Summer of Cruise II: A mission so impossible, he did it four times

“I work for an agency. It’s called the IMF.”
“What’s that stand for?”
“Impossible Mission Force.”
“Shut up.”—Ethan Hunt and his wife Julia, Mission: Impossible III

Considering how long Tom Cruise’s movie stardom has lasted, it’s somewhat surprising that he hasn’t been involved in many huge franchises. Unless you count The Color of Money, and I don’t, Cruise did not appear in a sequel until 2000’s Mission: Impossible II. (Sadly, Eyes Wide Shut 2: The Adventure Continues never came to be.) To this day, Mission: Impossible is the only franchise to which Cruise has attached himself, and as a result it may be these films for which he is most known among my generation. It’s also a franchise rather unlike anything else going today. Most modern film series are obsessed with continuity and building worlds over the course of several installments. Outside of a few characters, the Mission: Impossible films have no real interest in such things. All four films are completely different beasts in terms of visual and storytelling style, and yet of the four movies there is only one real stinker of the bunch. The name Mission: Impossible doesn’t mean much more than “Tom Cruise action movie,” and yet it has turned out to be a surprisingly consistent entity.

It’s not insignificant that this is a franchise Cruise has been essentially in charge of from the start. Mission: Impossible was the first film to come from Cruise’s production company, the creatively named Cruise/Wagner Productions. (He started it with executive Paula Wagner.) It’s said that Cruise was a huge fan of the television series on which the film is based, but that’s a bit unexpected considering how quickly the film casts aside the very soul of its source material. For one thing, the film throws out the whole “team” concept by the end of the first act by killing almost every character except Cruise’s Ethan Hunt. They also brought along only one major character from the television series, Jim Phelps, and turned him into the villain. Hardly any time passes in Mission: Impossible before it throws everything away and becomes The Tom Cruise Show, a status quo that would last pretty much until Ghost Protocol brought back the focus on the ensemble.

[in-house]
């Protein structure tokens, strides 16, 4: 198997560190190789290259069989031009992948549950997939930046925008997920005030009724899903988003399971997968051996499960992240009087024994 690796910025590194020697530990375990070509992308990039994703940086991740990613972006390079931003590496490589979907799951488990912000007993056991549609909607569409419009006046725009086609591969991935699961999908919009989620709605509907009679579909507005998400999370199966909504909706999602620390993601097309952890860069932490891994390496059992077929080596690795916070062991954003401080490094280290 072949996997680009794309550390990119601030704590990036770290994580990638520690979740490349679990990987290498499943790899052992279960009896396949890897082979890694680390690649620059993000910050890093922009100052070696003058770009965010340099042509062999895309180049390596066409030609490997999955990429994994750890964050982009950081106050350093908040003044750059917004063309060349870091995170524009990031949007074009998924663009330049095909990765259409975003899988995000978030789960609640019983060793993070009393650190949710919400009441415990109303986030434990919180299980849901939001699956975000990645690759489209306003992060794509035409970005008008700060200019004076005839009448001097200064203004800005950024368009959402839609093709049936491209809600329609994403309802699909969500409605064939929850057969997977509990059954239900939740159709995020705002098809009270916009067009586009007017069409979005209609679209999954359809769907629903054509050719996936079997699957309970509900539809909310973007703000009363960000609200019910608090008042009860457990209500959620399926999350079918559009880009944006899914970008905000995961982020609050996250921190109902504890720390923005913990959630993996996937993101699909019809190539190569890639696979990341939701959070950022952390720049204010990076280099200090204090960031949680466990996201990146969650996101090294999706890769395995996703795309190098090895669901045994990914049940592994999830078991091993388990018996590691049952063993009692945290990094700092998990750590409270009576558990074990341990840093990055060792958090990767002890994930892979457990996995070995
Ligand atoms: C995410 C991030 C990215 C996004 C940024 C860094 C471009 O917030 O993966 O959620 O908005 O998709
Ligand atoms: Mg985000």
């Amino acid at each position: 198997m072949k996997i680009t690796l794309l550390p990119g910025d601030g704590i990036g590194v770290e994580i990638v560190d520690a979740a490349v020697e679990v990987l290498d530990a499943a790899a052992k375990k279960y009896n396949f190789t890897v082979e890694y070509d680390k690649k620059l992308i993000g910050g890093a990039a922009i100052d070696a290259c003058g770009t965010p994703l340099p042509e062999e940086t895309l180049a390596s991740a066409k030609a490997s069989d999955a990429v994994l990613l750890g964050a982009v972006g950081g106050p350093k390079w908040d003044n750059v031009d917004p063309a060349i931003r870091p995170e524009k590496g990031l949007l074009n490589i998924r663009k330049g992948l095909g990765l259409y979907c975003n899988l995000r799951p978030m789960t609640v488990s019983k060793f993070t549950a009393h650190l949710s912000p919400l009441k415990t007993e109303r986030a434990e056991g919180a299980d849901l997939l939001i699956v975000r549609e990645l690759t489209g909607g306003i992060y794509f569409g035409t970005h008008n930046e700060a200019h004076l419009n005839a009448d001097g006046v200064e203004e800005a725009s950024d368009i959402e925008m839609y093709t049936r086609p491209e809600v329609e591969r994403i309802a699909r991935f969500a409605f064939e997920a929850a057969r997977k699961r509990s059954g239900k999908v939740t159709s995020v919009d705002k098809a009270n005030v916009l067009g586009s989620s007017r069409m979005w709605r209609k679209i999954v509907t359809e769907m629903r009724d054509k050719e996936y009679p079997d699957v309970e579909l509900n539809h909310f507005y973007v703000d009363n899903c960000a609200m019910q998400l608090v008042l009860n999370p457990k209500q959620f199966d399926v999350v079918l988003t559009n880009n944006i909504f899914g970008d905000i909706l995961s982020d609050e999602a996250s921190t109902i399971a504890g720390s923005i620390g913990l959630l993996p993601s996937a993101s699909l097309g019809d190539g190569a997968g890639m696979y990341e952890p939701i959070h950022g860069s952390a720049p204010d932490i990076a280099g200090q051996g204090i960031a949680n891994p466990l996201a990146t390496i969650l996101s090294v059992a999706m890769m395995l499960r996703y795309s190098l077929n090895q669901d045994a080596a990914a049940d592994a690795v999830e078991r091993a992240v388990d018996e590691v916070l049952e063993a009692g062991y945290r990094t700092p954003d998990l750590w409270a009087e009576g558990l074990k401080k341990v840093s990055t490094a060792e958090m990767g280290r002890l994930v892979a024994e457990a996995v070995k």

Ethan Hunt never really becomes a fully developed character, but he also doesn’t need to be. The one discernible character trait he does have is undoubtedly one Cruise can identify with: he is entirely devoted to the job in front of him, and there’s not much room for anything else. (I highly recommend listening to Cruise’s recent interview on The Nerdist podcast, where he clearly becomes uncomfortable when anything not work-related even briefly comes up.) Even when Hunt goes rogue, and that happens often in these films, he wants nothing more than to continue with the job until he finds the truth. Though Hunt may be a thin character, it’s this franchise where Cruise may be most at home, and he carries the load well.

The series has also been quite smart about matching strong directors with appropriate material. With the first film, Brian De Palma turned Mission: Impossible into an appropriately convoluted espionage thriller, a type of story he is very familiar with. There isn’t a lot of passion behind De Palma’s direction of the film, but it’s done tremendously well, applying a liberal dose of canted angles and deliberate zooms, and always being sure to favor suspense over mayhem. The film only really becomes too big for its britches once, and that is during the absurd finale featuring a train, a helicopter, and a tunnel. Such insanity can only clash with many of the setpieces that came before, such as the famous sequence that has Cruise breaking into a particularly secure room in CIA headquarters. De Palma works much better with silence than chaos.

It’s interesting, then, that the subsequent Mission: Impossible films would choose to lean toward the “go big or go home” side of the equation, though it’s not too strange considering Cruise’s affinity for large action setpieces. In almost each one of these films, you can hear stories of Cruise insisting on doing these incredibly dangerous stunts himself. In most cases they were worth it, such as the stunning Burj Khalifa sequence in Ghost Protocol. However, one of the biggest stunts in John Woo’s Mission: Impossible II is also part of the problem. Apropos of nothing, Ethan Hunt is introduced rock climbing without a harness to the tune of “Iko Iko.” Like much of what is seen in the film, it presents “coolness” for its own sake, and it ultimately contributes nothing to the movie as a whole.

Cruise is more than capable of playing the “cool” action hero, but it works better when these qualities are complemented by… something. In the recently released Edge of Tomorrow, Cruise’s character has to essentially learn how to be an action star. In Mission: Impossible II, we’re practically asked to avert our eyes out of the gate, for we are not worthy. What follows is two hours of John Woo trying way too hard, only made worse by a startlingly bad Hans Zimmer score, with a significant contribution by Limp Bizkit. Yup, Limp freakin’ Bizkit. Here, Lalo Schifrin’s iconic theme is “reimagined” simply by blasting the audience with nu metal guitar. Ultimately, Mission: Impossible II’s greatest sin is that it is so incredibly of its time, and that time just happened to stink. While watching this movie, I jokingly tweeted that we should destroy every action movie made between 1997-2004. Actually, I’m not sure I was really joking.